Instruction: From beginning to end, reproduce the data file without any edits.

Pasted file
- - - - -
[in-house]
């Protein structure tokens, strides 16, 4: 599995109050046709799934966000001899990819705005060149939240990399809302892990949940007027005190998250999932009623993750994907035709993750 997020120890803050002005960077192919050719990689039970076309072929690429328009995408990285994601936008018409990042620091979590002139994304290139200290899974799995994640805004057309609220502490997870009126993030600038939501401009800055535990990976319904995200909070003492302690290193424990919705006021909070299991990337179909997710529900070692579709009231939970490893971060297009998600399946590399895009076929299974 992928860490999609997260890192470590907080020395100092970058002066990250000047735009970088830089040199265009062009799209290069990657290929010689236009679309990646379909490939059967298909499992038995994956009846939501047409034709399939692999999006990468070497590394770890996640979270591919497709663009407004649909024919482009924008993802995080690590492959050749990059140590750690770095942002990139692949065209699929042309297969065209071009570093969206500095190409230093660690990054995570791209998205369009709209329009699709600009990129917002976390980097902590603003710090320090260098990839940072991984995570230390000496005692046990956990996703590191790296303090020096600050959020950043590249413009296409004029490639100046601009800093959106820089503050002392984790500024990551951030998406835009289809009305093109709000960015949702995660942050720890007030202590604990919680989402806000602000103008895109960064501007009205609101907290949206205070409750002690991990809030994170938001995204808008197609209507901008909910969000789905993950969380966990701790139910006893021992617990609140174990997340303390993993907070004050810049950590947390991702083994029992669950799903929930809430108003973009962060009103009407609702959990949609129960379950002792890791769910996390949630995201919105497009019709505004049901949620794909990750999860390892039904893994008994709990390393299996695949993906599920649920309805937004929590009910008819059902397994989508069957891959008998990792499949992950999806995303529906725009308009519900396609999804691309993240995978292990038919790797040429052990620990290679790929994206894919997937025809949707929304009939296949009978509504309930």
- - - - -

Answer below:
[in-house]
């Protein structure tokens, strides 16, 4: 599995109050046709799934966000001899990819705005060149939240990399809302892990949940007027005190998250999932009623993750994907035709993750 997020120890803050002005960077192919050719990689039970076309072929690429328009995408990285994601936008018409990042620091979590002139994304290139200290899974799995994640805004057309609220502490997870009126993030600038939501401009800055535990990976319904995200909070003492302690290193424990919705006021909070299991990337179909997710529900070692579709009231939970490893971060297009998600399946590399895009076929299974 992928860490999609997260890192470590907080020395100092970058002066990250000047735009970088830089040199265009062009799209290069990657290929010689236009679309990646379909490939059967298909499992038995994956009846939501047409034709399939692999999006990468070497590394770890996640979270591919497709663009407004649909024919482009924008993802995080690590492959050749990059140590750690770095942002990139692949065209699929042309297969065209071009570093969206500095190409230093660690990054995570791209998205369009709209329009699709600009990129917002976390980097902590603003710090320090260098990839940072991984995570230390000496005692046990956990996703590191790296303090020096600050959020950043590249413009296409004029490639100046601009800093959106820089503050002392984790500024990551951030998406835009289809009305093109709000960015949702995660942050720890007030202590604990919680989402806000602000103008895109960064501007009205609101907290949206205070409750002690991990809030994170938001995204808008197609209507901008909910969000789905993950969380966990701790139910006893021992617990609140174990997340303390993993907070004050810049950590947390991702083994029992669950799903929930809430108003973009962060009103009407609702959990949609129960379950002792890791769910996390949630995201919105497009019709505004049901949620794909990750999860390892039904893994008994709990390393299996695949993906599920649920309805937004929590009910008819059902397994989508069957891959008998990792499949992950999806995303529906725009308009519900396609999804691309993240995978292990038919790797040429052990620990290679790929994206894919997937025809949707929304009939296949009978509504309930």